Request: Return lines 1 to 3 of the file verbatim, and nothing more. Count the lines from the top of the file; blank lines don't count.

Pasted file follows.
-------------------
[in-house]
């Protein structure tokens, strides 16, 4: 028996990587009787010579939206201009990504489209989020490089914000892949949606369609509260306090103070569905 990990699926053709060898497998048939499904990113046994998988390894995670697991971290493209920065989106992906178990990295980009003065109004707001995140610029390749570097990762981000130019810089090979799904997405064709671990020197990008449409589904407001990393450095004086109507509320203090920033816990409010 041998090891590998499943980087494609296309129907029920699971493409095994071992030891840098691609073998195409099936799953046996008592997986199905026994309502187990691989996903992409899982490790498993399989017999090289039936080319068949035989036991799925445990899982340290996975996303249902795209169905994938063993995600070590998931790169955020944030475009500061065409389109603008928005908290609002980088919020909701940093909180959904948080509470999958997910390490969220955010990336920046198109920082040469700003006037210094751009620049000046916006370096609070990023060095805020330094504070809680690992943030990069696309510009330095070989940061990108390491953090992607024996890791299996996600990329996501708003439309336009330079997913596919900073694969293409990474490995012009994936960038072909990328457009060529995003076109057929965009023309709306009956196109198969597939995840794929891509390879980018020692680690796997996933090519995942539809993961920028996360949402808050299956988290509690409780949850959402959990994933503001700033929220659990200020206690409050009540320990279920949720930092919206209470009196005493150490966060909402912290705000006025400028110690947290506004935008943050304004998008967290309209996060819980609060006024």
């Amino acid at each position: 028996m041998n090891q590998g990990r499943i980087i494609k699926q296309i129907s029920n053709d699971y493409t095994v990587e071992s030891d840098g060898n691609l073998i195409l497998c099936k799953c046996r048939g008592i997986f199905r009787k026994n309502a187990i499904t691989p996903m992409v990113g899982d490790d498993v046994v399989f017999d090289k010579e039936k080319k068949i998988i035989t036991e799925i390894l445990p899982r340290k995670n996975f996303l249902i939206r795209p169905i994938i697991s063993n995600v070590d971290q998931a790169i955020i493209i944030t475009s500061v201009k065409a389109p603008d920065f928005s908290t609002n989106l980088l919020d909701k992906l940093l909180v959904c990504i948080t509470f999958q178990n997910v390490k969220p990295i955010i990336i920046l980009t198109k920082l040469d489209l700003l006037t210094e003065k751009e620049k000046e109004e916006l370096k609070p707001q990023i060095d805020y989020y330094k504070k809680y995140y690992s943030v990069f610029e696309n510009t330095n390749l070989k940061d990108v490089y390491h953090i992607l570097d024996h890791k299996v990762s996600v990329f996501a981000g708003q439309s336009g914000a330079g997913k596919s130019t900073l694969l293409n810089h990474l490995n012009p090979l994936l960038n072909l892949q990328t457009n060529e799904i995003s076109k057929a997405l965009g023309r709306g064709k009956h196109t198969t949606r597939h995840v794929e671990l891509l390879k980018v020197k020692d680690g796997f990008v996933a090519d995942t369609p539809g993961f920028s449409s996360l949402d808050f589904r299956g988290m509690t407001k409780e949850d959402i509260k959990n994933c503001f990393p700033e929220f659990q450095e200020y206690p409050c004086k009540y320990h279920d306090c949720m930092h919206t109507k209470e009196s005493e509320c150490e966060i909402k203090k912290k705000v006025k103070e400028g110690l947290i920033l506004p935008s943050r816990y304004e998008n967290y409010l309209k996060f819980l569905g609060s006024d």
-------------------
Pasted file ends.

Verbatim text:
[in-house]
């Protein structure tokens, strides 16, 4: 028996990587009787010579939206201009990504489209989020490089914000892949949606369609509260306090103070569905 990990699926053709060898497998048939499904990113046994998988390894995670697991971290493209920065989106992906178990990295980009003065109004707001995140610029390749570097990762981000130019810089090979799904997405064709671990020197990008449409589904407001990393450095004086109507509320203090920033816990409010 041998090891590998499943980087494609296309129907029920699971493409095994071992030891840098691609073998195409099936799953046996008592997986199905026994309502187990691989996903992409899982490790498993399989017999090289039936080319068949035989036991799925445990899982340290996975996303249902795209169905994938063993995600070590998931790169955020944030475009500061065409389109603008928005908290609002980088919020909701940093909180959904948080509470999958997910390490969220955010990336920046198109920082040469700003006037210094751009620049000046916006370096609070990023060095805020330094504070809680690992943030990069696309510009330095070989940061990108390491953090992607024996890791299996996600990329996501708003439309336009330079997913596919900073694969293409990474490995012009994936960038072909990328457009060529995003076109057929965009023309709306009956196109198969597939995840794929891509390879980018020692680690796997996933090519995942539809993961920028996360949402808050299956988290509690409780949850959402959990994933503001700033929220659990200020206690409050009540320990279920949720930092919206209470009196005493150490966060909402912290705000006025400028110690947290506004935008943050304004998008967290309209996060819980609060006024």
């Amino acid at each position: 028996m041998n090891q590998g990990r499943i980087i494609k699926q296309i129907s029920n053709d699971y493409t095994v990587e071992s030891d840098g060898n691609l073998i195409l497998c099936k799953c046996r048939g008592i997986f199905r009787k026994n309502a187990i499904t691989p996903m992409v990113g899982d490790d498993v046994v399989f017999d090289k010579e039936k080319k068949i998988i035989t036991e799925i390894l445990p899982r340290k995670n996975f996303l249902i939206r795209p169905i994938i697991s063993n995600v070590d971290q998931a790169i955020i493209i944030t475009s500061v201009k065409a389109p603008d920065f928005s908290t609002n989106l980088l919020d909701k992906l940093l909180v959904c990504i948080t509470f999958q178990n997910v390490k969220p990295i955010i990336i920046l980009t198109k920082l040469d489209l700003l006037t210094e003065k751009e620049k000046e109004e916006l370096k609070p707001q990023i060095d805020y989020y330094k504070k809680y995140y690992s943030v990069f610029e696309n510009t330095n390749l070989k940061d990108v490089y390491h953090i992607l570097d024996h890791k299996v990762s996600v990329f996501a981000g708003q439309s336009g914000a330079g997913k596919s130019t900073l694969l293409n810089h990474l490995n012009p090979l994936l960038n072909l892949q990328t457009n060529e799904i995003s076109k057929a997405l965009g023309r709306g064709k009956h196109t198969t949606r597939h995840v794929e671990l891509l390879k980018v020197k020692d680690g796997f990008v996933a090519d995942t369609p539809g993961f920028s449409s996360l949402d808050f589904r299956g988290m509690t407001k409780e949850d959402i509260k959990n994933c503001f990393p700033e929220f659990q450095e200020y206690p409050c004086k009540y320990h279920d306090c949720m930092h919206t109507k209470e009196s005493e509320c150490e966060i909402k203090k912290k705000v006025k103070e400028g110690l947290i920033l506004p935008s943050r816990y304004e998008n967290y409010l309209k996060f819980l569905g609060s006024d």